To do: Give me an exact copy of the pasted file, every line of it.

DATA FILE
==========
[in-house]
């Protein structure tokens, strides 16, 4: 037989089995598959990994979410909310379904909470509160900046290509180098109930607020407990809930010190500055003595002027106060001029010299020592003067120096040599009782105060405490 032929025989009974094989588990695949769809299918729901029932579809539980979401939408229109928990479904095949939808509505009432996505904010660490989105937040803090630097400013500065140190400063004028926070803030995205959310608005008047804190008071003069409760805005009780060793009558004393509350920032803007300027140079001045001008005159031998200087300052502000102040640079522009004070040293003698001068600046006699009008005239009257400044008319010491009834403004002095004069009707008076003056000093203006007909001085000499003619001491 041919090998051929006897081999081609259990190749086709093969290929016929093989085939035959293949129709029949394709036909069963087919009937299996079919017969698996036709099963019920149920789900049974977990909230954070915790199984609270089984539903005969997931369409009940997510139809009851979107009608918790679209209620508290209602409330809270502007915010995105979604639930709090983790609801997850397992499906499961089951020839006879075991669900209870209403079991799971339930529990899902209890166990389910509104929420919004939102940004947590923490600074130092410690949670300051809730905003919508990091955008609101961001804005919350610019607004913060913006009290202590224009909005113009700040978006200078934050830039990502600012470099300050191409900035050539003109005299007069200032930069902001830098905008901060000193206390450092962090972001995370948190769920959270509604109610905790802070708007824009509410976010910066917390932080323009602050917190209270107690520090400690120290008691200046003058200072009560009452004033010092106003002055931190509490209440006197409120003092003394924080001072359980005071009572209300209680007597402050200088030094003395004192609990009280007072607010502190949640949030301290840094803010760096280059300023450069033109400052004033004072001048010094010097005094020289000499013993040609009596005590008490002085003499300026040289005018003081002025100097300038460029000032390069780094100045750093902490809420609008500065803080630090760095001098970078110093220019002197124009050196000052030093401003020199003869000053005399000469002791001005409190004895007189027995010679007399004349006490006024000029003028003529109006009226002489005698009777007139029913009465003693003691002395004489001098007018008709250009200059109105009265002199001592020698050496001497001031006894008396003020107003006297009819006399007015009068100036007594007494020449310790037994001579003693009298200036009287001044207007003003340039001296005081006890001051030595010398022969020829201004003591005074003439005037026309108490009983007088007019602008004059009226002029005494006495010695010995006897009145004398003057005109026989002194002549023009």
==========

[in-house]
């Protein structure tokens, strides 16, 4: 037989089995598959990994979410909310379904909470509160900046290509180098109930607020407990809930010190500055003595002027106060001029010299020592003067120096040599009782105060405490 032929025989009974094989588990695949769809299918729901029932579809539980979401939408229109928990479904095949939808509505009432996505904010660490989105937040803090630097400013500065140190400063004028926070803030995205959310608005008047804190008071003069409760805005009780060793009558004393509350920032803007300027140079001045001008005159031998200087300052502000102040640079522009004070040293003698001068600046006699009008005239009257400044008319010491009834403004002095004069009707008076003056000093203006007909001085000499003619001491 041919090998051929006897081999081609259990190749086709093969290929016929093989085939035959293949129709029949394709036909069963087919009937299996079919017969698996036709099963019920149920789900049974977990909230954070915790199984609270089984539903005969997931369409009940997510139809009851979107009608918790679209209620508290209602409330809270502007915010995105979604639930709090983790609801997850397992499906499961089951020839006879075991669900209870209403079991799971339930529990899902209890166990389910509104929420919004939102940004947590923490600074130092410690949670300051809730905003919508990091955008609101961001804005919350610019607004913060913006009290202590224009909005113009700040978006200078934050830039990502600012470099300050191409900035050539003109005299007069200032930069902001830098905008901060000193206390450092962090972001995370948190769920959270509604109610905790802070708007824009509410976010910066917390932080323009602050917190209270107690520090400690120290008691200046003058200072009560009452004033010092106003002055931190509490209440006197409120003092003394924080001072359980005071009572209300209680007597402050200088030094003395004192609990009280007072607010502190949640949030301290840094803010760096280059300023450069033109400052004033004072001048010094010097005094020289000499013993040609009596005590008490002085003499300026040289005018003081002025100097300038460029000032390069780094100045750093902490809420609008500065803080630090760095001098970078110093220019002197124009050196000052030093401003020199003869000053005399000469002791001005409190004895007189027995010679007399004349006490006024000029003028003529109006009226002489005698009777007139029913009465003693003691002395004489001098007018008709250009200059109105009265002199001592020698050496001497001031006894008396003020107003006297009819006399007015009068100036007594007494020449310790037994001579003693009298200036009287001044207007003003340039001296005081006890001051030595010398022969020829201004003591005074003439005037026309108490009983007088007019602008004059009226002029005494006495010695010995006897009145004398003057005109026989002194002549023009």